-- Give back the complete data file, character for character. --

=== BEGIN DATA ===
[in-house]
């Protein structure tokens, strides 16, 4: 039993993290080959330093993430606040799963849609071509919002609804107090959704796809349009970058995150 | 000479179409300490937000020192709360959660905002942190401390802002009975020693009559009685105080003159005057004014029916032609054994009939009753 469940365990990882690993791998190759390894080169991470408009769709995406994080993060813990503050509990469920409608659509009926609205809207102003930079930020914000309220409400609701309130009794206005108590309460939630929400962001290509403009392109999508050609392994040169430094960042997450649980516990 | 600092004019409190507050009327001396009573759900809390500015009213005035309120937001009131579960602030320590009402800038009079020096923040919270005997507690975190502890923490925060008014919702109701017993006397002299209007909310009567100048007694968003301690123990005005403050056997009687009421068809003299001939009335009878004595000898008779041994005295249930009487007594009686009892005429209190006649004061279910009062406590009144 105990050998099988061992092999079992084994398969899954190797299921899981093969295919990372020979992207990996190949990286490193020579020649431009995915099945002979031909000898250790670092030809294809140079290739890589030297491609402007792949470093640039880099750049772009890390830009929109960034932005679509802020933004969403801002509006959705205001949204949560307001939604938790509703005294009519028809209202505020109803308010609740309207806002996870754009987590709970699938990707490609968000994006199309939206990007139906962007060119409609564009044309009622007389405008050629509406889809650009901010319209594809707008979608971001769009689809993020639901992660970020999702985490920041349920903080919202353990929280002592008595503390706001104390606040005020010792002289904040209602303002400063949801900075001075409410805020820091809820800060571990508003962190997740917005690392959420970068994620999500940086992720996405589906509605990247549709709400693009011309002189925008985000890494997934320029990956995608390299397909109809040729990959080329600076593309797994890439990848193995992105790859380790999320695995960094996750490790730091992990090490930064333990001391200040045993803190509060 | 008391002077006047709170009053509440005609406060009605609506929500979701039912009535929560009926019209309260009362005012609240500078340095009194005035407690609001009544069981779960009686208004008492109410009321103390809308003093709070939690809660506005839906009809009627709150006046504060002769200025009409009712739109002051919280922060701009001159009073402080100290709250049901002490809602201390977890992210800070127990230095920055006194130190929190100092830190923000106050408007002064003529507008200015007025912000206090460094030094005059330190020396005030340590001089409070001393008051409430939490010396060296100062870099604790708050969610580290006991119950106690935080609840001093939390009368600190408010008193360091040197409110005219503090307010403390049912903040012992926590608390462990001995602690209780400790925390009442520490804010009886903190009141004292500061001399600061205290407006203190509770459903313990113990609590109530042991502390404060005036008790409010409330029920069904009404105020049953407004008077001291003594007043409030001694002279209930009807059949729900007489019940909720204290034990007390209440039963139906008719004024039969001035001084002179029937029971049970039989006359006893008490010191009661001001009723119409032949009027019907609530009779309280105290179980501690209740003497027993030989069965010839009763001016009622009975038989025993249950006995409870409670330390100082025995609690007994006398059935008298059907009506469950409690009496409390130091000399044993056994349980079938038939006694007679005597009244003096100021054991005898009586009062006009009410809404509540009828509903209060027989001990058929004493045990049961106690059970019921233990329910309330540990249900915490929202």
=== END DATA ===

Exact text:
[in-house]
């Protein structure tokens, strides 16, 4: 039993993290080959330093993430606040799963849609071509919002609804107090959704796809349009970058995150 | 000479179409300490937000020192709360959660905002942190401390802002009975020693009559009685105080003159005057004014029916032609054994009939009753 469940365990990882690993791998190759390894080169991470408009769709995406994080993060813990503050509990469920409608659509009926609205809207102003930079930020914000309220409400609701309130009794206005108590309460939630929400962001290509403009392109999508050609392994040169430094960042997450649980516990 | 600092004019409190507050009327001396009573759900809390500015009213005035309120937001009131579960602030320590009402800038009079020096923040919270005997507690975190502890923490925060008014919702109701017993006397002299209007909310009567100048007694968003301690123990005005403050056997009687009421068809003299001939009335009878004595000898008779041994005295249930009487007594009686009892005429209190006649004061279910009062406590009144 105990050998099988061992092999079992084994398969899954190797299921899981093969295919990372020979992207990996190949990286490193020579020649431009995915099945002979031909000898250790670092030809294809140079290739890589030297491609402007792949470093640039880099750049772009890390830009929109960034932005679509802020933004969403801002509006959705205001949204949560307001939604938790509703005294009519028809209202505020109803308010609740309207806002996870754009987590709970699938990707490609968000994006199309939206990007139906962007060119409609564009044309009622007389405008050629509406889809650009901010319209594809707008979608971001769009689809993020639901992660970020999702985490920041349920903080919202353990929280002592008595503390706001104390606040005020010792002289904040209602303002400063949801900075001075409410805020820091809820800060571990508003962190997740917005690392959420970068994620999500940086992720996405589906509605990247549709709400693009011309002189925008985000890494997934320029990956995608390299397909109809040729990959080329600076593309797994890439990848193995992105790859380790999320695995960094996750490790730091992990090490930064333990001391200040045993803190509060 | 008391002077006047709170009053509440005609406060009605609506929500979701039912009535929560009926019209309260009362005012609240500078340095009194005035407690609001009544069981779960009686208004008492109410009321103390809308003093709070939690809660506005839906009809009627709150006046504060002769200025009409009712739109002051919280922060701009001159009073402080100290709250049901002490809602201390977890992210800070127990230095920055006194130190929190100092830190923000106050408007002064003529507008200015007025912000206090460094030094005059330190020396005030340590001089409070001393008051409430939490010396060296100062870099604790708050969610580290006991119950106690935080609840001093939390009368600190408010008193360091040197409110005219503090307010403390049912903040012992926590608390462990001995602690209780400790925390009442520490804010009886903190009141004292500061001399600061205290407006203190509770459903313990113990609590109530042991502390404060005036008790409010409330029920069904009404105020049953407004008077001291003594007043409030001694002279209930009807059949729900007489019940909720204290034990007390209440039963139906008719004024039969001035001084002179029937029971049970039989006359006893008490010191009661001001009723119409032949009027019907609530009779309280105290179980501690209740003497027993030989069965010839009763001016009622009975038989025993249950006995409870409670330390100082025995609690007994006398059935008298059907009506469950409690009496409390130091000399044993056994349980079938038939006694007679005597009244003096100021054991005898009586009062006009009410809404509540009828509903209060027989001990058929004493045990049961106690059970019921233990329910309330540990249900915490929202």